Saturday, March 11, 2006
Friday Deadlifting & Rate of Percieved Effort
Decided to test my Deadlift today since I hadn't deadlifted for almost a month. My PR in the deadlift is 415 which I pulled last Novemeber. Since than I've really tried to allow my lumbar spine to heal and the time off has really helped. Overall I feel healthier physically and mentally but I do miss lifting heavy.
Conventional Stance warm up
135 x 5
185 x 3
225 x 5
295 x 2
335 x 1
375 x 1
405 = failed
375 is a far cry from 415, but for not having deadlifted consistently since November, I'll take it.
My legs and especially my low back feel weaker but what can I expect from not training. Frankly I'd rather have no back pain and a weaker Deadlift. The goal of course is to deadlift heavy without pain :) Some days weights just feel heavy and other days they feel light. This is where experience and intuition come into play.
Mel Siff talks about RPE, which stands for Rate of Percieved Effort while training. My twin brother Keats recently posted on this topic on the Revolution Forum. Here is what he posted.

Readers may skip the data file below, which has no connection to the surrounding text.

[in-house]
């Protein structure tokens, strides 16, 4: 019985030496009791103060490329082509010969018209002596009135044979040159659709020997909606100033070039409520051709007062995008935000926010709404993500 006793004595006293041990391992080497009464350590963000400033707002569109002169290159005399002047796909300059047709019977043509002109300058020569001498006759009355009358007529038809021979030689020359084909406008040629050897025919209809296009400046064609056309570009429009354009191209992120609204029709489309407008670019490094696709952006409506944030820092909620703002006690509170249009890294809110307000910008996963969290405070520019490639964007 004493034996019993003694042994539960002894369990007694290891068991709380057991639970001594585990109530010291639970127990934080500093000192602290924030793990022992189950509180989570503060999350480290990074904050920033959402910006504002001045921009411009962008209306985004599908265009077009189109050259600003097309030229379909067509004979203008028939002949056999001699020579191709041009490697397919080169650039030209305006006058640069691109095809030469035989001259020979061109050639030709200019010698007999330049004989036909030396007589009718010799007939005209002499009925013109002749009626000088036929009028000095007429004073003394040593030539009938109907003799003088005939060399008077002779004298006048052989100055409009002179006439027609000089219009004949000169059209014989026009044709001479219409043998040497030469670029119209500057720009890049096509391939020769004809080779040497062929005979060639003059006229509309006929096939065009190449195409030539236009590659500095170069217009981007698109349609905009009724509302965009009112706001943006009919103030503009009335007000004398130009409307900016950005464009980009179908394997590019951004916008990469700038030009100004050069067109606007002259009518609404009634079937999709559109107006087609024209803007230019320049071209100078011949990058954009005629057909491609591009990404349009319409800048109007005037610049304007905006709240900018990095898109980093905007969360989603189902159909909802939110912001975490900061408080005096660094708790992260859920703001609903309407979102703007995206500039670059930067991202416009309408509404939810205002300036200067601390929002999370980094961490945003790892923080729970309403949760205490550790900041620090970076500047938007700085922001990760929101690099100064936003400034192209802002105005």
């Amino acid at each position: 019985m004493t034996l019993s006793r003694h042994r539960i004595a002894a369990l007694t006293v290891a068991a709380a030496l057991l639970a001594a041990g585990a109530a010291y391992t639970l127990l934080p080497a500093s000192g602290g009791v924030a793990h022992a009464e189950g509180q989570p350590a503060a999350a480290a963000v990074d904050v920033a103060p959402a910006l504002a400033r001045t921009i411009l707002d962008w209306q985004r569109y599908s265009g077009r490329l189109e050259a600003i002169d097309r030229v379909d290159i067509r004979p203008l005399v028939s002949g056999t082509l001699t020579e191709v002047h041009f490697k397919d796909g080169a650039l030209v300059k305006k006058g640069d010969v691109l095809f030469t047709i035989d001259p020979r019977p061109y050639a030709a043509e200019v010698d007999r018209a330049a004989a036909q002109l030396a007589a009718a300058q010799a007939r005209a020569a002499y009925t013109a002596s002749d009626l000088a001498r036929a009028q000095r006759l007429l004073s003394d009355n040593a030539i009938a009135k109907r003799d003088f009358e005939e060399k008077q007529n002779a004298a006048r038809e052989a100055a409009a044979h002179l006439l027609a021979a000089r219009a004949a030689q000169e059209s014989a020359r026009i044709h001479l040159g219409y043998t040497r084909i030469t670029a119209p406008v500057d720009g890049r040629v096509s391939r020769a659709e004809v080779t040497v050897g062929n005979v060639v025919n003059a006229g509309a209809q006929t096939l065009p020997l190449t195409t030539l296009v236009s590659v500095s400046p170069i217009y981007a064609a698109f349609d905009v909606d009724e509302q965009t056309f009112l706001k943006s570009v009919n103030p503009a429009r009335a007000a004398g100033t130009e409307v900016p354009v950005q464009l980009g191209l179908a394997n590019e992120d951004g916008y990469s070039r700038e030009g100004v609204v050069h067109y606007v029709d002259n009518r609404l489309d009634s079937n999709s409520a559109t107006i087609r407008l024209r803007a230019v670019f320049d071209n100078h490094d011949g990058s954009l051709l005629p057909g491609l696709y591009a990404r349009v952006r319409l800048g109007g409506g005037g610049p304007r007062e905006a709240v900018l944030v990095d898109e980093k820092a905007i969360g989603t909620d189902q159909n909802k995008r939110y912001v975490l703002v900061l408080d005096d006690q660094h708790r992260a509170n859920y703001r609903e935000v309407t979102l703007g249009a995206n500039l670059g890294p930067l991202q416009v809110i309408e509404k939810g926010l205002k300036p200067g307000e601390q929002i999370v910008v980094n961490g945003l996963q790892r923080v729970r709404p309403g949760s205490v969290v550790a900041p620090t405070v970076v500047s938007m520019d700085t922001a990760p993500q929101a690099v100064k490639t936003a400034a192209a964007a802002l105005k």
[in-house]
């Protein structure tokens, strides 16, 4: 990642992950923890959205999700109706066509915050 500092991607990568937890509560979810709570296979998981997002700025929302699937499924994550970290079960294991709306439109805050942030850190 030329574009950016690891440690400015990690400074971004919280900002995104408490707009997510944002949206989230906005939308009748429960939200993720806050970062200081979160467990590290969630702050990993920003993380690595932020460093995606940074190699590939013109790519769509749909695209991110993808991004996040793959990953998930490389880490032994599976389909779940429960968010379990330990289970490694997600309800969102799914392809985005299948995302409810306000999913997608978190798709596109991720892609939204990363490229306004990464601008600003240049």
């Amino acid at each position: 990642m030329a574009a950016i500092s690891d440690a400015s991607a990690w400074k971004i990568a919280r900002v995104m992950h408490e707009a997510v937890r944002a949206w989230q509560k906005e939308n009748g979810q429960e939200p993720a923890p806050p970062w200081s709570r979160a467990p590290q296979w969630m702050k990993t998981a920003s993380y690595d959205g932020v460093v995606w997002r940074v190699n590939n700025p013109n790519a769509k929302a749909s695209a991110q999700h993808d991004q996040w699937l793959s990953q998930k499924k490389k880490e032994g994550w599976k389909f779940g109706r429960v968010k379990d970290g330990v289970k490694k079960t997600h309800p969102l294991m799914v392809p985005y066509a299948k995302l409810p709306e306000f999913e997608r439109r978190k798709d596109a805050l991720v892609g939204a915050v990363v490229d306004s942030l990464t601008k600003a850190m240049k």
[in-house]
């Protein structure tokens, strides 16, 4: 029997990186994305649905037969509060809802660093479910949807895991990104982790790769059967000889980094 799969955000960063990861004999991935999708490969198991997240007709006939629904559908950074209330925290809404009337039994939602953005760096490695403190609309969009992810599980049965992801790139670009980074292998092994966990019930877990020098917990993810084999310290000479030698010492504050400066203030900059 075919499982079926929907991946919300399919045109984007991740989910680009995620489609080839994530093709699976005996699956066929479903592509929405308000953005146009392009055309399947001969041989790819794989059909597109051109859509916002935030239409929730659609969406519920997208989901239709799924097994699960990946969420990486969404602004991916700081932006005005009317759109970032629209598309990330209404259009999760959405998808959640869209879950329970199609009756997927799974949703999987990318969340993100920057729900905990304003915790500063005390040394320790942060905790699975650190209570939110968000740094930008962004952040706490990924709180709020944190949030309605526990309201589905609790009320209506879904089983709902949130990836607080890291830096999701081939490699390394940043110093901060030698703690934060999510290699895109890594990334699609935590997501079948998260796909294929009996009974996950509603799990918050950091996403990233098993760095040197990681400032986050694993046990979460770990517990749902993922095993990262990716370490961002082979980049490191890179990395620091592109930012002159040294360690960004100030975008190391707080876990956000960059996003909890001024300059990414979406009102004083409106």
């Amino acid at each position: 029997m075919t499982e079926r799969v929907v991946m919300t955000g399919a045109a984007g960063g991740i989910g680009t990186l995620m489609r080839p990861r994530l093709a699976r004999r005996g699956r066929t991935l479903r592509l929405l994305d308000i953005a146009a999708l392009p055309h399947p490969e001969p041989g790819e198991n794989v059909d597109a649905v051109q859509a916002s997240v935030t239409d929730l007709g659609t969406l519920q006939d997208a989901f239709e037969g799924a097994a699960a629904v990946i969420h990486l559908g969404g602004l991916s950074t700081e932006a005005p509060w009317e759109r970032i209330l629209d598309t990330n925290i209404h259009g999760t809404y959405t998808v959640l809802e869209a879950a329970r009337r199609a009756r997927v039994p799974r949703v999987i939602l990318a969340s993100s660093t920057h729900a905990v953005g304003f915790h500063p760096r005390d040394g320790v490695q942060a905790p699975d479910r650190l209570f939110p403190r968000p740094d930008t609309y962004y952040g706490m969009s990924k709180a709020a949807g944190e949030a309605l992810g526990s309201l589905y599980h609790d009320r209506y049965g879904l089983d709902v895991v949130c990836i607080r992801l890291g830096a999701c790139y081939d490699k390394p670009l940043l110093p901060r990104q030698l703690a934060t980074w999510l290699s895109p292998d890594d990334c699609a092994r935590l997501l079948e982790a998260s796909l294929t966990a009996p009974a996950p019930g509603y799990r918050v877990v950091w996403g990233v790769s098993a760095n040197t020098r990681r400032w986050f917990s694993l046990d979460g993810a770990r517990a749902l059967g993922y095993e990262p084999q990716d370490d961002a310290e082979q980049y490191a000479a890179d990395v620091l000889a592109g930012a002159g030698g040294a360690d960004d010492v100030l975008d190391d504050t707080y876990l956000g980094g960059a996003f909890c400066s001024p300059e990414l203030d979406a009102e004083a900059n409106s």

"Great discussion guys! This is such a valauble topic and makes me think of the importance of what the late Mel Siff termed "Cybernetic Periodization." The basic premise (which most of you probably know already), is to guide your training not just based on objective measurements like load used (% intesity), reps and sets (volume, tonnage), but also by how a particular load "feels" on any given day."
This leads to the importance of using a "RPE" or Ratings of Perceived Exertion scale in your training t0 guide the next rep, set or workout. Below is an example of such a logbook:
Exercises: Sets 1 Set 2 Set 3 Set 4 Set 5 RI RPE RT
If you go to www.revolutionlajoll.com and click on the forum you will find a discussion called Sustainable Progression. One of the last posts has his log in a much easier and cleare format.